I could see the transformation play out in my mind. The resort would bring tourists, eager to spend their money in the downtown shops. Businesses would prosper, creating more jobs, and soon the town would be flourishing. And everyone would attribute the revitalization to me, a loathsome Montgomery. It was a win for both me and the town. But persuading the locals to look past their aversion to outsiders, and their distain for me in particular, and envision the potential benefits of the resort was going to be a challenge.
“You’re going to ruin this town, is what you’re going to do. We’ll be overrun by dirty, noisy tourists who have no respect for Sweet Bay, just like you. Nothing good ever came from a Montgomery.”
I couldn’t help it. I’d heard the insult one too many times. I undid the button on my $25,000 Ermenegildo Zegna bespoke suit and propped my hands on my hips, revealing my 18 carat gold, monogrammed cufflinks. “Are you aware that I’m the founder and CEO of FlightPricer, the world’s largest online travel metasearch engine and fare aggregator?”
Mrs. Cotlier huffed. “Sounds like a lot of gobbledygook to me. I’ve lived 82 years without any of that online nonsense and I see no use for it now. All that computer is good for is looking at pornography! Is that how you made all that money, selling nudie pictures?”
I closed my eyes and let out my breath slowly, counting to ten. There was no point trying to explain it to her. I might be one of the richest and most successful businessmen in the country, but in Sweet Bay, I would always be a lowlife Montgomery. Why did I think building this resort would change that? When I had control of my emotions again, I opened my eyes and plastered on a smile.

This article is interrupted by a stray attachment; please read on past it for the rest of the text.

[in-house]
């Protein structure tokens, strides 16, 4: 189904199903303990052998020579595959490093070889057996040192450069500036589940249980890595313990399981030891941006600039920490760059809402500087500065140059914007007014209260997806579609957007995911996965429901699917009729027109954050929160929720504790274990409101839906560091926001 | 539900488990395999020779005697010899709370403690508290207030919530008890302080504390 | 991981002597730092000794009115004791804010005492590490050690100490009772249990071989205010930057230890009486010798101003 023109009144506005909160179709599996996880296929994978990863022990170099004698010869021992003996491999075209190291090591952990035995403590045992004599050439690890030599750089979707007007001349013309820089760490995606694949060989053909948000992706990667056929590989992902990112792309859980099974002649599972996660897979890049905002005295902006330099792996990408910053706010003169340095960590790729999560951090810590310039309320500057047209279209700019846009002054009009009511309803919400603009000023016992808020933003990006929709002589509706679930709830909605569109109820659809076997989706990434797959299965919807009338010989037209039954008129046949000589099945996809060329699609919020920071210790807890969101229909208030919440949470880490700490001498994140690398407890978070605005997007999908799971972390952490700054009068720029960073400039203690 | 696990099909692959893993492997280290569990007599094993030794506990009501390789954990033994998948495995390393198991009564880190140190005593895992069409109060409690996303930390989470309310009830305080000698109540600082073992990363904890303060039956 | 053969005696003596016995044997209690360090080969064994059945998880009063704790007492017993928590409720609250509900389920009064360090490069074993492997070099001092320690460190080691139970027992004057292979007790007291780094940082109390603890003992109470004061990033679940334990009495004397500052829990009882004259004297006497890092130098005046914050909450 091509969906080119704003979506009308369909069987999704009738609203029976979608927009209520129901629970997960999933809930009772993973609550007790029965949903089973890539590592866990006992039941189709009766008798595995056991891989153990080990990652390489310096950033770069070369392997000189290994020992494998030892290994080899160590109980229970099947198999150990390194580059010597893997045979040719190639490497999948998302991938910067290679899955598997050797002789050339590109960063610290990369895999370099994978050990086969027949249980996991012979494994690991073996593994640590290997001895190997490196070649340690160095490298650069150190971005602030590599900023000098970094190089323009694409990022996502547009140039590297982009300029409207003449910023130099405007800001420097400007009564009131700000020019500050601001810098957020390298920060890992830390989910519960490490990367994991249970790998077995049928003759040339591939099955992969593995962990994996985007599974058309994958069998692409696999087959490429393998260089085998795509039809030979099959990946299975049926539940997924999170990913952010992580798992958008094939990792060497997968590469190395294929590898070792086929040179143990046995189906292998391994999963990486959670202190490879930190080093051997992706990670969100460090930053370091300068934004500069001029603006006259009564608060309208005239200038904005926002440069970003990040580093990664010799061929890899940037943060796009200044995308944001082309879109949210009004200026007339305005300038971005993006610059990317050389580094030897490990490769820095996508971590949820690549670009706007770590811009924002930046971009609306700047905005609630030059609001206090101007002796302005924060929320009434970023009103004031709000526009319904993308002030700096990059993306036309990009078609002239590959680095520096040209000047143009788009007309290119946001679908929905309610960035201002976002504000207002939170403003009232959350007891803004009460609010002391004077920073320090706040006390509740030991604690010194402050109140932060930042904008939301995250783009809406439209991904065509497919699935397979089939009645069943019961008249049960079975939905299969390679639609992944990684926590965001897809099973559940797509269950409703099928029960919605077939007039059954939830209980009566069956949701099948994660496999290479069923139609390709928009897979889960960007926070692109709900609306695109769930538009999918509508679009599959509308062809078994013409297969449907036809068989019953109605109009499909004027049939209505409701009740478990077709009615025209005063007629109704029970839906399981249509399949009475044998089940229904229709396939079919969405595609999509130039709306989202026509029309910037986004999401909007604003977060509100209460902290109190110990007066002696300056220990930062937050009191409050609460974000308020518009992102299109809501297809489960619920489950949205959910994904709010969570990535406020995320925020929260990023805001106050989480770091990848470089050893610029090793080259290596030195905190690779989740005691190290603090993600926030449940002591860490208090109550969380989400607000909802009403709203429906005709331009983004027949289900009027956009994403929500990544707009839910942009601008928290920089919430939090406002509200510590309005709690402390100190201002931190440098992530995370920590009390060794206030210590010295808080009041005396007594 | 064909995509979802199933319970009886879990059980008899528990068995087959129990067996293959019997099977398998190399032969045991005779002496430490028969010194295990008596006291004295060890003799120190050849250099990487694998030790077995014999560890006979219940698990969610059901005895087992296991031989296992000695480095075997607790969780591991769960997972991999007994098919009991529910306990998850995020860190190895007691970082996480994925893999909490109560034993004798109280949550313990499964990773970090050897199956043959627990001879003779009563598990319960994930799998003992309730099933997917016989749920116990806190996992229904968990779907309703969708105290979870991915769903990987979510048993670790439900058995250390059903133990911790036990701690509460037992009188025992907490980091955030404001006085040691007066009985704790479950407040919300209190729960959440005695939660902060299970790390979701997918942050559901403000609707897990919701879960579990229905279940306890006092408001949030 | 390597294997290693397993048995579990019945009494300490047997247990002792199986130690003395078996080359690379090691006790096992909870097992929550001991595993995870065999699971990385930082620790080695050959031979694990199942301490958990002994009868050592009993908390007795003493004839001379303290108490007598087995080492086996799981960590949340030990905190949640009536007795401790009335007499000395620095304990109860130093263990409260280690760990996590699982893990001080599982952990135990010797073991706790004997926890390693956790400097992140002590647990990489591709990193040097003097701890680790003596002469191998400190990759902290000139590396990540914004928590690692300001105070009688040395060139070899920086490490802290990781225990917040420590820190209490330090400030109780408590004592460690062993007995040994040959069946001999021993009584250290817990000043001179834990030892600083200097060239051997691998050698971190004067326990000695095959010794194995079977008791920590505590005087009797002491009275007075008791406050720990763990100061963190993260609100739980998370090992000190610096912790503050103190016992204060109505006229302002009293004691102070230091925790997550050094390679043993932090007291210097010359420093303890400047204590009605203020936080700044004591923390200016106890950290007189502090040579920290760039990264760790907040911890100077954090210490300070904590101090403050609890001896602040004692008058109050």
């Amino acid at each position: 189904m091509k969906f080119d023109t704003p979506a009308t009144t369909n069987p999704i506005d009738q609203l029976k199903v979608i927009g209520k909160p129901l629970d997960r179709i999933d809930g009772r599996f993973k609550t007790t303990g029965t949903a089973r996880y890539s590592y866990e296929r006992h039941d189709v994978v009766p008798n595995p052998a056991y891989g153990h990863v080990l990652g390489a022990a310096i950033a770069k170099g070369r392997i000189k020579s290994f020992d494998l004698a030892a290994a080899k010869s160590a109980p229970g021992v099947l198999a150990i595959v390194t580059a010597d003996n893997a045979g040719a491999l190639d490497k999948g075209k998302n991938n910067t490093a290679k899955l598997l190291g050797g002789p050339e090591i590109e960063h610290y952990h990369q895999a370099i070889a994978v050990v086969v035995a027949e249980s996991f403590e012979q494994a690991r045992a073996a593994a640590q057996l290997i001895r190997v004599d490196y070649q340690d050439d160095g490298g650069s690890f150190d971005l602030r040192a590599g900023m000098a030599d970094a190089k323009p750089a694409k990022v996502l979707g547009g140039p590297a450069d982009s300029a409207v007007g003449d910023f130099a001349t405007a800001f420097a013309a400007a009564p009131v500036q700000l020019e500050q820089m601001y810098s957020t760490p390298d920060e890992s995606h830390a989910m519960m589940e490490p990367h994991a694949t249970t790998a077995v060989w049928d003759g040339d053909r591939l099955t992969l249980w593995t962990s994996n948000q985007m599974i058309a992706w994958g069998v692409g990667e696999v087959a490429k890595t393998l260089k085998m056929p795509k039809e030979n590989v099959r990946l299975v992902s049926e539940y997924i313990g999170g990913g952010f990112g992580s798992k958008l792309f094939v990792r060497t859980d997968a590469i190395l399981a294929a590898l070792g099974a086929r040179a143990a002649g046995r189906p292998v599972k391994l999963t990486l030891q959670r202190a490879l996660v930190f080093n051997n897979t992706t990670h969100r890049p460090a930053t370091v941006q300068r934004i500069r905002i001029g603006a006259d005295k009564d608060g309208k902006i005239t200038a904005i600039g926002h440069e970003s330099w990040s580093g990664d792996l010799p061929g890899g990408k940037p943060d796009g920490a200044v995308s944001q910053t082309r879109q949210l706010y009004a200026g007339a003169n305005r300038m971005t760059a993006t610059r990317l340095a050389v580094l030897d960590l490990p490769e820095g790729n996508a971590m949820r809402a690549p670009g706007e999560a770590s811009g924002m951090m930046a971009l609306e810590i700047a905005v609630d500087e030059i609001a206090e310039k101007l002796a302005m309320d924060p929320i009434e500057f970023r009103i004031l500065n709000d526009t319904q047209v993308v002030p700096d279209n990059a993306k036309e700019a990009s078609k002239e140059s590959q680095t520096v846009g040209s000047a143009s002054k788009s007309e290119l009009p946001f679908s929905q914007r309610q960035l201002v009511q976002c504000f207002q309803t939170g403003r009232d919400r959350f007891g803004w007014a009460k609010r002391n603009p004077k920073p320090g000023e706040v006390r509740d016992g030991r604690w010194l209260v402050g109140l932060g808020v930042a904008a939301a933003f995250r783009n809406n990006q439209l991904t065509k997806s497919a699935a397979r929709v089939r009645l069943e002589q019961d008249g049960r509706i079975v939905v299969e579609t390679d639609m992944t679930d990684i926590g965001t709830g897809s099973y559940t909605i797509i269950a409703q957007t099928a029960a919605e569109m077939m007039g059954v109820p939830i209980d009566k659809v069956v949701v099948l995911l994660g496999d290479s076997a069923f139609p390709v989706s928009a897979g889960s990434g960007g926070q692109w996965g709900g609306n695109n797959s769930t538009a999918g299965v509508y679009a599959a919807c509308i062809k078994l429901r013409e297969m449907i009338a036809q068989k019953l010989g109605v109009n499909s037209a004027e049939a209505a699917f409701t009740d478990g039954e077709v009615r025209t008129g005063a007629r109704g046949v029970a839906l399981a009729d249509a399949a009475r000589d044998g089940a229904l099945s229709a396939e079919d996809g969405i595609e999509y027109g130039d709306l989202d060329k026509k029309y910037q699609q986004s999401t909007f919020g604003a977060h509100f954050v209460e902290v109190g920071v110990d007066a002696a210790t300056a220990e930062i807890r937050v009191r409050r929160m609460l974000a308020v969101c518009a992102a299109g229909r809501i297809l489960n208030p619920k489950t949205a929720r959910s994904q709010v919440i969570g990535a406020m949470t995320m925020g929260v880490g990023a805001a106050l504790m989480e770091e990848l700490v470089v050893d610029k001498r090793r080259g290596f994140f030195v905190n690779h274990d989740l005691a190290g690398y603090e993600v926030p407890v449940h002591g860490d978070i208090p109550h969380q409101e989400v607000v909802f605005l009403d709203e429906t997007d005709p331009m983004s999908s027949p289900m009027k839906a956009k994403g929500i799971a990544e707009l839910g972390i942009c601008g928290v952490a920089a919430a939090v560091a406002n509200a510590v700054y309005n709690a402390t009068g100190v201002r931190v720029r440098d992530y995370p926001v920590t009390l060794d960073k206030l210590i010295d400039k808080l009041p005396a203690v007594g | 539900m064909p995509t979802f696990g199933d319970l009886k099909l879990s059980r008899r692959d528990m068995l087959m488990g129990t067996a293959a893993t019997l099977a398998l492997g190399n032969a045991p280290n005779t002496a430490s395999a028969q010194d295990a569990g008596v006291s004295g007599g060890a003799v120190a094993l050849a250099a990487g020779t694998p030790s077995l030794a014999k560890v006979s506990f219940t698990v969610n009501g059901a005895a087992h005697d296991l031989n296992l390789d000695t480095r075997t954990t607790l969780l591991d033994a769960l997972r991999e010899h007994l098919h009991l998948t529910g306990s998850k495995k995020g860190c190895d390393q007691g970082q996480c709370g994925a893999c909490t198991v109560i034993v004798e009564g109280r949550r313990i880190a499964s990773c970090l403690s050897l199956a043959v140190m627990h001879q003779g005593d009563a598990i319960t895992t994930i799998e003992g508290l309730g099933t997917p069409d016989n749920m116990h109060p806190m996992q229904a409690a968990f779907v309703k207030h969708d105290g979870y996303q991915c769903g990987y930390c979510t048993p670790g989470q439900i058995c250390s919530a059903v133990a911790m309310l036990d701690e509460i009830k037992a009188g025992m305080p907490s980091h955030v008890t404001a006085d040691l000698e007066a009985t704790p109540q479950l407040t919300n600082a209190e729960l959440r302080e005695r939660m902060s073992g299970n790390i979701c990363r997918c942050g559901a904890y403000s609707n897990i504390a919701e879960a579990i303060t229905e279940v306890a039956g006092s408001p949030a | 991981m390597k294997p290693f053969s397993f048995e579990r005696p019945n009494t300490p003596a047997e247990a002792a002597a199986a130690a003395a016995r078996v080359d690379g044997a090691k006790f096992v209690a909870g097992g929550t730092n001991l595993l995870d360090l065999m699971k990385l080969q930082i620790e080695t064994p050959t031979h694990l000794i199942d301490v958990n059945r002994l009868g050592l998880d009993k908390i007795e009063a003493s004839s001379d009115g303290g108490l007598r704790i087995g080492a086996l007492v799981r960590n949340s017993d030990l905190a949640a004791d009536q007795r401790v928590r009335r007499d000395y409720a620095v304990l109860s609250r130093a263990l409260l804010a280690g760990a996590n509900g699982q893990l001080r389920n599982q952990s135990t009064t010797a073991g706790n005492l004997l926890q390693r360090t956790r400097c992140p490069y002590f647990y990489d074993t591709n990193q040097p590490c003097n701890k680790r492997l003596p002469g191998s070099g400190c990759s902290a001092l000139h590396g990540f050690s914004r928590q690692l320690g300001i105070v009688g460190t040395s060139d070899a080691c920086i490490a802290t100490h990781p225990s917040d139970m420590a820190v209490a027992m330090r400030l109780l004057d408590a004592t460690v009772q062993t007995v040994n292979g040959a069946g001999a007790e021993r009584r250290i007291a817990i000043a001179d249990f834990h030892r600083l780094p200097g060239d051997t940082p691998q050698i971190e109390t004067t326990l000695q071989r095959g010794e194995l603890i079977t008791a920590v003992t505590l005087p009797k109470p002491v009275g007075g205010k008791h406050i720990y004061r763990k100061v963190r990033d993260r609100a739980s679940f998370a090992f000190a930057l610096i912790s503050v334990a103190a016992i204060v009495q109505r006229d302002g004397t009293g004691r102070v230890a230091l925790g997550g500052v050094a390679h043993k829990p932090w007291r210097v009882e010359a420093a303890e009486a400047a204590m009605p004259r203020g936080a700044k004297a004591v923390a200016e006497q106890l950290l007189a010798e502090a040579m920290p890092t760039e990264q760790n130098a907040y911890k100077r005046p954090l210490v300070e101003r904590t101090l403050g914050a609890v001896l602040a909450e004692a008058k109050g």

“No, Mrs. Cotlier, I sell vacations. I’d offer you a discount, but I know you have no reason to take one since you live in Sweet Bay. It’s already the perfect vacation destination, isn’t it?”
She didn’t fall for it. Instead, she snorted and tottered off, her support hose sagging.
My mood soured, I stalked up the walk to the resort entrance. Majestic arcs of water sprayed from a three-tiered fountain in the center of the drive, and tall palm trees and lush, tropical plants that had cost a mint to ship in flanked the stone columns that held up the grand, arched entryway. They, like everything else, had been carefully selected to present an image of opulence that guests craved.
Glass doors rolled back for me, welcoming me into the luxurious foyer. Sunlight shined down into the space from large skylights, making everything except for the textured stone walls gleam, from the teak wood floors to the thick, glossy, green leaves of the various succulents that gave the space a fresh, exotic feel. I sighed at the soothing sound of falling water that tinkled from a waterfall wall behind the check-in desk. The flow ran off into a large koi pond where fat, orange and white speckled fish swam lazily like they, too, were on vacation.
Cushiony sofas and chairs upholstered in elegant fabrics with a tropical theme were arranged in clusters around the lobby, but I sat down on the low, stone wall of the koi pond and took several long, deep breaths as I ran my hands through the cool water, trying to calm my nerves. A few fish swam up to investigate my fingers.